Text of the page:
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Fix my gain-staging?

Discussion in 'Recording' started by ThirdBird, Mar 19, 2009.

  1. ThirdBird

    ThirdBird Active Member

    How high should each level be in my chain?

    1) AT2035 LDC (with bass rolloff and -10pad)

    2) Behrcrapinger Xenyx1832FX Mixer (with trim, fader, master, and low-cut)

    3) Seasound Soloist AD/DA Converter Line Input

    4) Computer

  2. TheJackAttack

    TheJackAttack Distinguished Member

    If you post in the Newbies section you might get an answer. Or not.
  3. Codemonkey

    Codemonkey Well-Known Member

    As hot as will avoid clipping even during loud passages.
    Leave headroom.

    Noise is something you can either live with or spend your life getting rid of.
  4. RemyRAD

    RemyRAD Guest

    If you're recording something of a loud nature, you'll want to engage the pad on your microphone to keep from overloading its internal electronics.

    On your mixer, you can generally engage a solo button on the microphone input you are trying to adjust. This will display the mixers preamp operation level. Trim up or trim down for a general indication of -12. This ensures proper headroom & gain.

    When being fed from your mixer, you're audio interface on your computer should generally be 2/3 of the way up or at approximately a 2 o'clock position. If it's much higher or lower, it may be an indication of too much or too little output from your mixer.

    These are just generalities but are mostly applicable to all professional equipment. Some consumer oriented equipment operates at different levels from professional equipment, generally lower on the order of 14 DB or more. This causes a lot of confusion amongst green engineers since the dividing line between professional & consumer has blurred through the years. You always want to have at least 15 DB of usable headroom before clipping & distortion occurs.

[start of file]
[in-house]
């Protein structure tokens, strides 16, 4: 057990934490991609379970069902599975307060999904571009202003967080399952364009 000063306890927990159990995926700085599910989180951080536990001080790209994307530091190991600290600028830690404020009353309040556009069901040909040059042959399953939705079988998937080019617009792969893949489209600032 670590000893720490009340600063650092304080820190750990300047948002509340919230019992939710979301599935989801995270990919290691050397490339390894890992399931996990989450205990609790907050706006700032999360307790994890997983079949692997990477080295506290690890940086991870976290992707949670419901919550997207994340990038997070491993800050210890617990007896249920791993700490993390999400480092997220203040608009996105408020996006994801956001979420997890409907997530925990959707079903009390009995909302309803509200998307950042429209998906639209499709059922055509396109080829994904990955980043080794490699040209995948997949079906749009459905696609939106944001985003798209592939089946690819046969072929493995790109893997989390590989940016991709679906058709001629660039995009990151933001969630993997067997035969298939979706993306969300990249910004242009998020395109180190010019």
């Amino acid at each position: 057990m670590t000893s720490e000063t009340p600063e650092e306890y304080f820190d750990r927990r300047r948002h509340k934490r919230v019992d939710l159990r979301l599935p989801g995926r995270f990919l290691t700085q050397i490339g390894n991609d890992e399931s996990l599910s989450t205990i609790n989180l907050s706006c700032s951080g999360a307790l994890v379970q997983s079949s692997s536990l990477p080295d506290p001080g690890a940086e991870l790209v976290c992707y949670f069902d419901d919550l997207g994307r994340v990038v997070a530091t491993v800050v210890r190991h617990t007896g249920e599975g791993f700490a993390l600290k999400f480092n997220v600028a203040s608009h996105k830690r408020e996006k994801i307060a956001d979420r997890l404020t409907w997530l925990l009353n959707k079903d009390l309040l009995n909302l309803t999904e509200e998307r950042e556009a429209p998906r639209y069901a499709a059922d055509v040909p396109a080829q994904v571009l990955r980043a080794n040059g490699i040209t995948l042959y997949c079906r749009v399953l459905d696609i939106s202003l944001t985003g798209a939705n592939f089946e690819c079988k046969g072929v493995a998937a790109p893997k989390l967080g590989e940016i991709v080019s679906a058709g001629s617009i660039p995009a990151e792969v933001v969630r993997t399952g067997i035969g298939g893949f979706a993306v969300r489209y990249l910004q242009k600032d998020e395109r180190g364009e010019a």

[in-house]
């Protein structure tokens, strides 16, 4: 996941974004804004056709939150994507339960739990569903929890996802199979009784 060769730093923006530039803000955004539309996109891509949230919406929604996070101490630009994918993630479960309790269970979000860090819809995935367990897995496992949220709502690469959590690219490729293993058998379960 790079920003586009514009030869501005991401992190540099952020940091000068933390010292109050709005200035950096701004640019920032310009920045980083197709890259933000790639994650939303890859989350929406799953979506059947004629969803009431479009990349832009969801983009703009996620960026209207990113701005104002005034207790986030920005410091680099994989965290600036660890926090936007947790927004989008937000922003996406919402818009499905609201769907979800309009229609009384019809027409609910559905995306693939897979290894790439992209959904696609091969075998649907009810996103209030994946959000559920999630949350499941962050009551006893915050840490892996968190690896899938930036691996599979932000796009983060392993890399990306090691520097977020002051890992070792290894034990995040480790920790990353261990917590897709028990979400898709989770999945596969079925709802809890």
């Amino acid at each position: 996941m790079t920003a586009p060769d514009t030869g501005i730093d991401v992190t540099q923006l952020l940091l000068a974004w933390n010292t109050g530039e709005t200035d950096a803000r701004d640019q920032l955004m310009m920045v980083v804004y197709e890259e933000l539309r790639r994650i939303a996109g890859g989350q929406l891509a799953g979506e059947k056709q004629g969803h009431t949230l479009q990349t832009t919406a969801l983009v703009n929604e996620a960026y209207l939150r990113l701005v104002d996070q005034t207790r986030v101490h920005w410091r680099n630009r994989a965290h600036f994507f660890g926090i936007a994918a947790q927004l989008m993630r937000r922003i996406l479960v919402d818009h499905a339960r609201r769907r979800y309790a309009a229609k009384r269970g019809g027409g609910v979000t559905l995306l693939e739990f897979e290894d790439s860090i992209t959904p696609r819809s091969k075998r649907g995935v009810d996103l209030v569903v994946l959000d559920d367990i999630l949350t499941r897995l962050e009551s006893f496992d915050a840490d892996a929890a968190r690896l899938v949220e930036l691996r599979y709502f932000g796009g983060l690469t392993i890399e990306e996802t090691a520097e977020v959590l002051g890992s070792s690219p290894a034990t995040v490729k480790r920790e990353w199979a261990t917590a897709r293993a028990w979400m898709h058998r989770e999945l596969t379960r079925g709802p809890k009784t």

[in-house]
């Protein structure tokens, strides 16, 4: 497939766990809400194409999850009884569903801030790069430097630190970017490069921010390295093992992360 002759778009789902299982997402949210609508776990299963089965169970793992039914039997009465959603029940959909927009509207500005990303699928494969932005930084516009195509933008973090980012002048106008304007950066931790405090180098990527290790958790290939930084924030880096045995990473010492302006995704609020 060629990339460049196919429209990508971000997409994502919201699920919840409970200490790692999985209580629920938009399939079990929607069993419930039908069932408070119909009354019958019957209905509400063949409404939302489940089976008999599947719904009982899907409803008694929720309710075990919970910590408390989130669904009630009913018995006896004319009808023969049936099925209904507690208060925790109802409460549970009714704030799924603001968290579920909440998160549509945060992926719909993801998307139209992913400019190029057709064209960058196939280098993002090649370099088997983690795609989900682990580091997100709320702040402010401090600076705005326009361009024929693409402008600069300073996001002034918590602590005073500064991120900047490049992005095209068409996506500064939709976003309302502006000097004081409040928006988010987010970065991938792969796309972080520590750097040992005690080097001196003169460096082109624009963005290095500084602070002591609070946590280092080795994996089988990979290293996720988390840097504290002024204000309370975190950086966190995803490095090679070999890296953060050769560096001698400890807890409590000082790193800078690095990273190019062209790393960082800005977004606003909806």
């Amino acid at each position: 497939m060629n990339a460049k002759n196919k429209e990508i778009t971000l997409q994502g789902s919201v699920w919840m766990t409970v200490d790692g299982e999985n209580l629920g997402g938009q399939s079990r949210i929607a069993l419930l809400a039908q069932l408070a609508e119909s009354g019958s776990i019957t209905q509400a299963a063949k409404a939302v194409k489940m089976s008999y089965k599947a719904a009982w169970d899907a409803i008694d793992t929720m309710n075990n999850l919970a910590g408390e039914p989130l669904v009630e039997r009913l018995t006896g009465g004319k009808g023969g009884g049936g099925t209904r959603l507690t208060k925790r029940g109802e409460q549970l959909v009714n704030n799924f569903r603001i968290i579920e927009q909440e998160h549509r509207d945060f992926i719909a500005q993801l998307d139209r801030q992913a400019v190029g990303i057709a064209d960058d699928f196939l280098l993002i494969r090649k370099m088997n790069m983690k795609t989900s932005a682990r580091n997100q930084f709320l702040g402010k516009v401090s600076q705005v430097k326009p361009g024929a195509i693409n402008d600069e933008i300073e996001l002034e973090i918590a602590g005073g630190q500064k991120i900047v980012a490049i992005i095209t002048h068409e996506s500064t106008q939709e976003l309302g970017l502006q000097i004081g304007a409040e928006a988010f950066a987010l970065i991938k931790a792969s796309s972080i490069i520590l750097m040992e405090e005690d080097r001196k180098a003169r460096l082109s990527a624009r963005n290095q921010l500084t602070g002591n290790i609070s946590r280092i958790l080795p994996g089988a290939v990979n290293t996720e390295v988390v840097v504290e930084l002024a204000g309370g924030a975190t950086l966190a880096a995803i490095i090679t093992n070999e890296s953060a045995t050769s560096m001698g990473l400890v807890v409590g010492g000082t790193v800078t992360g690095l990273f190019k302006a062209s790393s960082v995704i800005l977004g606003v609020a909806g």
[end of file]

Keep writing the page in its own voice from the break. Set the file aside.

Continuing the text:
I like my loudness like I like my rock-and-roll. Recorded.
    Ms. Remy Ann David
  5. music293

    music293 Active Member

    15dB of headroom.

    I wasn't aware it was so much? I thought it was always about 10-12db?

    Is this just a preference/experience thing?
  6. RemyRAD

    RemyRAD Guest

    Yes, in fact, most professional equipment has 20 or more DB of headroom. Analog tape typically had better than 15 DB of headroom above your standard reference operating levels. Headroom is definitely the difference between Pro stuff & toy stuff. Between Pro sounding mixes & beginner's sounding mixes. You can never have too much headroom. Well, that's not totally true. Most folks don't need 30 DB of headroom. But 15 is totally realistic. This is not just a personal preference. It's the difference between experience and limited experience. Pushing Pro preamps to near the point of overload can provide for an interesting sonic character. This is a little different than topping out in your digital recording, which produces strictly clipping. Clipping produces odd order harmonic distortion which is dissonant. That ain't normal. True, different types of distortion, in small quantities, can be musically enhancing, which are generally even order harmonic's that occur naturally in life. All musical instruments produce even order harmonics. Some equipment does also. Such as tubes & class A transistor equipment. And to a lesser extent class A/B designed equipment, which is the most common, in conjunction with adequate headroom can produce more pleasing results.

    Melodious & Harmonically yours
    Ms. Remy Ann David
  7. ThirdBird

    ThirdBird Active Member

    Thanks again for all of the help!
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